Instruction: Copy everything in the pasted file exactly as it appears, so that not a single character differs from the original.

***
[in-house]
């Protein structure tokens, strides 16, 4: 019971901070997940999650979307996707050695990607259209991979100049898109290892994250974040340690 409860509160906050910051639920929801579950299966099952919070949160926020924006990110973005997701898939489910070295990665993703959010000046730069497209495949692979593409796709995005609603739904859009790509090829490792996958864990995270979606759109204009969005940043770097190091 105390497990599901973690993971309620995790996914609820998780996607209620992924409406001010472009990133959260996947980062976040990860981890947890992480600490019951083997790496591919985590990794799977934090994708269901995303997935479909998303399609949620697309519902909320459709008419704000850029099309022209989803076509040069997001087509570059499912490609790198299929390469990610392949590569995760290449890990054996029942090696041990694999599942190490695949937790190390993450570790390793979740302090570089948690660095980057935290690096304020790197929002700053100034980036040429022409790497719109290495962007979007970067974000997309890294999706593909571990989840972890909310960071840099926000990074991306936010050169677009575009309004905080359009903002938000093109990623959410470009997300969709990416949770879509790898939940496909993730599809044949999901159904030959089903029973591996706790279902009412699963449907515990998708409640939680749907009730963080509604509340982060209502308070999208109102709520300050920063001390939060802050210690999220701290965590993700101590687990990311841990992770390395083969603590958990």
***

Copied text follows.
[in-house]
């Protein structure tokens, strides 16, 4: 019971901070997940999650979307996707050695990607259209991979100049898109290892994250974040340690 409860509160906050910051639920929801579950299966099952919070949160926020924006990110973005997701898939489910070295990665993703959010000046730069497209495949692979593409796709995005609603739904859009790509090829490792996958864990995270979606759109204009969005940043770097190091 105390497990599901973690993971309620995790996914609820998780996607209620992924409406001010472009990133959260996947980062976040990860981890947890992480600490019951083997790496591919985590990794799977934090994708269901995303997935479909998303399609949620697309519902909320459709008419704000850029099309022209989803076509040069997001087509570059499912490609790198299929390469990610392949590569995760290449890990054996029942090696041990694999599942190490695949937790190390993450570790390793979740302090570089948690660095980057935290690096304020790197929002700053100034980036040429022409790497719109290495962007979007970067974000997309890294999706593909571990989840972890909310960071840099926000990074991306936010050169677009575009309004905080359009903002938000093109990623959410470009997300969709990416949770879509790898939940496909993730599809044949999901159904030959089903029973591996706790279902009412699963449907515990998708409640939680749907009730963080509604509340982060209502308070999208109102709520300050920063001390939060802050210690999220701290965590993700101590687990990311841990992770390395083969603590958990």